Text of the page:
About the Baltimore Symphony Orchestra

Celebrating its Centennial in 2016, the Baltimore Symphony Orchestra (BSO) is recognized as one of America’s most important and innovative orchestras and one of Maryland’s most significant cultural organizations. Led by the dynamic and visionary Maestra Marin Alsop, the Orchestra is internationally acclaimed and locally admired for its outstanding concerts, recordings, broadcasts, touring, and for its groundbreaking education and community outreach initiatives. The BSO annually performs for more than 350,000 people throughout the State of Maryland. Since 1982, its Baltimore home has been the Joseph Meyerhoff Symphony Hall, and in 2005, the BSO became the nation’s first orchestra with year-round venues in two metropolitan areas with the opening of The Music Center at Strathmore in Bethesda, Maryland. The BSO boasts trailblazing education and community programs designed for audiences of all ages, from a Music Box Series for toddlers and concerts for schoolchildren and families, to comprehensive programs for aspiring young musicians and amateur adult musicians. The award-winning OrchKids™ program, launched by Marin Alsop and the BSO in 2008, provides education resources and fosters social change through the power of music for children in the city’s neediest communities.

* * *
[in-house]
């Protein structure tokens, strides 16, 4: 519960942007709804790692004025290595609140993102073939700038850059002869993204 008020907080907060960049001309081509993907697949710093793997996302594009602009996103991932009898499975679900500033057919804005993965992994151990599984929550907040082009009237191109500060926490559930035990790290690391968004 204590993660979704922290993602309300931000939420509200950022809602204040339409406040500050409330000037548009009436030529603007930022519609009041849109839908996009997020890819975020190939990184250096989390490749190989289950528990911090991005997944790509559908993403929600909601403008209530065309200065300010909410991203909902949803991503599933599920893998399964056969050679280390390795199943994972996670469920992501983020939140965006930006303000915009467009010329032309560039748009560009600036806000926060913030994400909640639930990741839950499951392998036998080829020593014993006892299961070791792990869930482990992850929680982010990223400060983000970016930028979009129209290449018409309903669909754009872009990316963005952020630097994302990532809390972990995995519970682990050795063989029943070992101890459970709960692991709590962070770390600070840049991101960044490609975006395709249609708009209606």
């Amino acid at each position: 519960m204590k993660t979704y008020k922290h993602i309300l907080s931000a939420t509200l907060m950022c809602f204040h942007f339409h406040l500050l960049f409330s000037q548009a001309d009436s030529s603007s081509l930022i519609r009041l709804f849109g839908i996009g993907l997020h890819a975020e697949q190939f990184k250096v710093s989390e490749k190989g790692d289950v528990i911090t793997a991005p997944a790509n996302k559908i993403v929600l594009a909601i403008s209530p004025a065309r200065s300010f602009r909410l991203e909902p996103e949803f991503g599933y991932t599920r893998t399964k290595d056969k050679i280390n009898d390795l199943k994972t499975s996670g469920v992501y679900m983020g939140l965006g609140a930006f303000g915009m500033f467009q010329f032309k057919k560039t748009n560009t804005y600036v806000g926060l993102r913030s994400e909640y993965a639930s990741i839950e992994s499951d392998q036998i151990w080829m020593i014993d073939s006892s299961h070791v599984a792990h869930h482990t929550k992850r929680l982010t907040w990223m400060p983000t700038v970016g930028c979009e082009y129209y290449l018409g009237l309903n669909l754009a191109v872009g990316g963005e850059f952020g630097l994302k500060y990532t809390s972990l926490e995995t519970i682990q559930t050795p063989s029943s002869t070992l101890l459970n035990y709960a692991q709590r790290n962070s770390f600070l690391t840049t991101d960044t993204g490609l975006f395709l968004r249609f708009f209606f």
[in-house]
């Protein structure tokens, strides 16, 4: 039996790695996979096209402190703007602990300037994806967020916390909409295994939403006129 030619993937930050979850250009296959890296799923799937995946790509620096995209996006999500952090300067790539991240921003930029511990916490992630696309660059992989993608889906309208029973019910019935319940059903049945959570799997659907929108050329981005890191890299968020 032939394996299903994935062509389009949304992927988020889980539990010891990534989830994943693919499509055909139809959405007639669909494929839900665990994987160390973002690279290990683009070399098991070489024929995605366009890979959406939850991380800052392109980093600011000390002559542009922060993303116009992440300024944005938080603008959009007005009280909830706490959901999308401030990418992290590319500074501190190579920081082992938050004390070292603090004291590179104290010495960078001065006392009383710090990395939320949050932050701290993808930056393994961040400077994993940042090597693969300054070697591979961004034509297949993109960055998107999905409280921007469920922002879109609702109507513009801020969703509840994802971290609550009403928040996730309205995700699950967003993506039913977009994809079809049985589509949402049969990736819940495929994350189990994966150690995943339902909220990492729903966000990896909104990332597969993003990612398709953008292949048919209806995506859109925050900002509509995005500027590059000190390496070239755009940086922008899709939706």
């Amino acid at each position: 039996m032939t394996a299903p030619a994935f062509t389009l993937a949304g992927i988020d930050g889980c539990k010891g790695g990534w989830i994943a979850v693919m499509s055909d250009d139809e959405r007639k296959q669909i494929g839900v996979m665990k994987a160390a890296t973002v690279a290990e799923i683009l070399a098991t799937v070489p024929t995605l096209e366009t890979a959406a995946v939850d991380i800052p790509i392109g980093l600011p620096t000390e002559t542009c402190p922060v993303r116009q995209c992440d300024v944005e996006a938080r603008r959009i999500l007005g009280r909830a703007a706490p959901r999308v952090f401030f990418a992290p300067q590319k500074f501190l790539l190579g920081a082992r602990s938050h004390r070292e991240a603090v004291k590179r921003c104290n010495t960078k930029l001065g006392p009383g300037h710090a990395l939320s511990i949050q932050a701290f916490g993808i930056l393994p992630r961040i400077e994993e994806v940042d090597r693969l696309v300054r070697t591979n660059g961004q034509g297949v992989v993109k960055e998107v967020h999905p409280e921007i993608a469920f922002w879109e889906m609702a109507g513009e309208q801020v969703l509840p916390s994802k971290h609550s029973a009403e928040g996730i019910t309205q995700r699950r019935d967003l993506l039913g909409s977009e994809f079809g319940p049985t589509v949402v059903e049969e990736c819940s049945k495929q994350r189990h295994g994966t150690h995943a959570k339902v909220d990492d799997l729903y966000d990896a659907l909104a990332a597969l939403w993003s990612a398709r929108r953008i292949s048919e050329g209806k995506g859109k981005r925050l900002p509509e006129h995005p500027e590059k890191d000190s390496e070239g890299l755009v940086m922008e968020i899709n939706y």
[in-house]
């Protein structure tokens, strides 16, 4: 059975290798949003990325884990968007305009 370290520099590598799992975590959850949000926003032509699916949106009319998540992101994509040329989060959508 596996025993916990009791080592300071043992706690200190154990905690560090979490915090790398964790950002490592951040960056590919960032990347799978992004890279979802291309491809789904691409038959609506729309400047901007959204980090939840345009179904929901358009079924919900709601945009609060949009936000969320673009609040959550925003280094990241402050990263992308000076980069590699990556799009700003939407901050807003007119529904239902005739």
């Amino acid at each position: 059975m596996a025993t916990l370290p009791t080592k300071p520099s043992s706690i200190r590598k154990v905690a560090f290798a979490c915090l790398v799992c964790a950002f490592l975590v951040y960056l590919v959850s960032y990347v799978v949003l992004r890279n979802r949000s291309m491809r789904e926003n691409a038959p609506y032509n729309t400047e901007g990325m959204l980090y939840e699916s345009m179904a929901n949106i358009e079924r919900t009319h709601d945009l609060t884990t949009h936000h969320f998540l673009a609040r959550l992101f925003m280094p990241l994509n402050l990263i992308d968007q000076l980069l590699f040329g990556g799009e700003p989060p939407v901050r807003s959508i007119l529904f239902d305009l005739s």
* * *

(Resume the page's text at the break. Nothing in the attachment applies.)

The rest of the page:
BSO Passport Returns: Discounts for Patrons Ages 21- 40

The BSO attracts new patrons with a fourth season of the popular BSO Passport program. This discounted ticket program for young professionals continues the BSO’s commitment to accessibility and audience development. Patrons age 21-40 can pay a one-time flat fee of $75 to purchase a BSO Passport, good for admission to unlimited (pending availability) concerts for the entire 2016-2017 season at both the Joseph Meyerhoff Symphony Hall in Baltimore, Md. and The Music Center at Strathmore in North Bethesda, Md.

Further details will be available in Fall. BSO Passports not available for purchase until September.

BSO Student Select Program Returns: Discounts and Parties for College Students

For the fourth year, the BSO will continue its popular BSO Student Select program for college students. This discounted ticket program offers nearly unlimited access to BSO concerts for the entire 2016-2017 season to area students (pending availability) for just $25. In addition, the BSO Student Select program includes free admission to BSO College Nights, special late-night parties held after select concerts throughout the season. BSO College Nights feature free food, prizes, drink specials and the opportunity for students to mingle with BSO musicians.